Ayurveda Overseas Study Program

Ayurveda Overseas Study Program

One of my greatest passions in life is the search for wisdom, and it is for this reason I have been drawn to Ayurveda for over 25 years. The classical texts of Ayurveda contain a vast body of knowledge based on a perennial philosophy that provides for deep insights into the nature of health and healing. Rather than simply being a stale body of book knowledge, Ayurveda is based on the empirical observations of a living tradition. It is for this reason that I have always been drawn to traditional Ayurveda, and the embodiment of an authentic lineage, rather than the Western-style academic training of modern Ayurveda. My first experience with such a lineage was in Coimbatore, south India, where I studied with a student of the late Shree Poomully Neelakandan Namboodiripad, an highly regarded expert in Ayurveda, as well as yoga, music, literature, and the martial arts (kalaripayattu). After returning to North America in 1997 and establishing my clinical practice, I became friends with my … [Read more...]

The Graduated Diet

The Graduated Diet

The ‘graduated diet’, or sansarjana krama in Sanskrit, is a measure utilized in Ayurveda to rekindle the digestive fire (agni). It is used for the purpose of amapachana: to enhance digestion and the processing of wastes, and remove the metabolic and immunological detritus (ama) that is generated with poor digestion. The graduated diet can be utilized in a variety of situations, including whenever digestion is weak and in the treatment of diseases such as fever (jwara). The process of ‘rekindling’ the digestive fire (agni) is analogous to starting a fire in a wood stove, enkindling the agni with easily digestible foods as one would a fire with paper or kindling. Once the fire is established, in the form of a strong appetite, progressively denser and more energy-rich foods are introduced in a graduated fashion to feed the digestive fire, but never so much as to cause it to smolder or be extinguished. How much to eat? The graduated diet isn’t designed to provide a maximal source of … [Read more...]

Memories from Ayurveda in Nepal

Memories from Ayurveda in Nepal

I've been back at home now for a little over a week, and after several days of jet lag, getting the garden ready for spring, and seeing a few patients, I feel like I am finally back! It's taking a little bit to get used to the rainy, wet weather of Vancouver, but somehow it also feels very familiar. It has certainly been nice to reconnect with my family and my dogs - and even the cat seemed mildly interested in reconnecting with me! I've been going through some of the photos I accumulated during the 2017 Ayurveda in Nepal program, and thought that many of you might be interested to see them. I have separated them into three categories: herbs, places, and people. To see the photos, please click on these links: herbs places people And please be patient if the page takes awhile to load - there's a lot of data! Overall, the program in Nepal was a great success, and I look forward to our next journey. I also have a ton of video footage, and over time I will be releasing … [Read more...]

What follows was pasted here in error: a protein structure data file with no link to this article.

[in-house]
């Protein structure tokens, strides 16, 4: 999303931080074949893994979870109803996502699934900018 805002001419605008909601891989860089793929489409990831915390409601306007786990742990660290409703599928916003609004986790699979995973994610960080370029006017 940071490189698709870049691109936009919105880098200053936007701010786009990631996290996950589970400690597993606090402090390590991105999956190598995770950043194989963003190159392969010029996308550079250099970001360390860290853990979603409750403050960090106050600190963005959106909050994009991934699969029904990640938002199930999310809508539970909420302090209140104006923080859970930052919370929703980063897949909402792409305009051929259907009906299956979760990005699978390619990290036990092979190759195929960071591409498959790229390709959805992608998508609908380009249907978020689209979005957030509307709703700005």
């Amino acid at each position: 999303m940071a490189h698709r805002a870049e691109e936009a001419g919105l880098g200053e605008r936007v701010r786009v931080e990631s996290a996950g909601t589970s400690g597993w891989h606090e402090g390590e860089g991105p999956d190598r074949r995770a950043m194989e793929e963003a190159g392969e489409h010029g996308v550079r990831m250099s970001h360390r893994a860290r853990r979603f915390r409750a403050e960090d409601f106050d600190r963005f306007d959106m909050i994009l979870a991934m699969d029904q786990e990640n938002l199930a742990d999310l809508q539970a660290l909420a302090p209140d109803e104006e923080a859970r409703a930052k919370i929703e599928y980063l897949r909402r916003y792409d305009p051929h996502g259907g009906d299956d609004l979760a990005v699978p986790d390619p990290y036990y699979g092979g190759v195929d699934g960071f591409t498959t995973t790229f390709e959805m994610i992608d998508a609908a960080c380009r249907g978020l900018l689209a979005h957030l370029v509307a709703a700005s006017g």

Some of our teachers in Nepal

Some of our teachers in Nepal

Hi Everyone! I've just finished compiling a short video introducing some of the many lovely teachers and people we met during our time in Nepal. I still have so much footage to go through, including the preparation of traditional medicines such as Chyavanprash, Narayana taila, and Godanti bhasma, as well as the purification of Guggulu resin and Gandhaka (sulfur) - so please check back soon! … [Read more...]

Dr. Mana’s watercolors

Dr. Mana’s watercolors

The late Vaidya Mana Bajra Bajracharya was not only a prolific author, writing over 40 books on the subject of Ayurveda, he was also a talented artist as well. When he was seventeen years old, he finished his formal study of Sanskrit and began to learn the classical texts of Ayurveda, as well as the Mahayana Buddhist texts that necessary as part of his hereditary role as a Vajracharya priest. After this he began to practice Ayurveda, but after some time realized on his own that he needed to see the plants he had begun to work with, and in 1955, headed off on a two year journey, traveling on foot throughout Nepal and India, collecting almost all the plants that are mentioned in the classical texts of Ayurveda, and made water color paintings of them. Here are a few of these remarkable water-colors, and a brief excerpt of each herb and its medicinal uses, written by Vaidya Mana: Amalaki or Amalakam fruit (Indian gooseberry / amla / Phyllanthus emblica) Amalaki is a tropical and … [Read more...]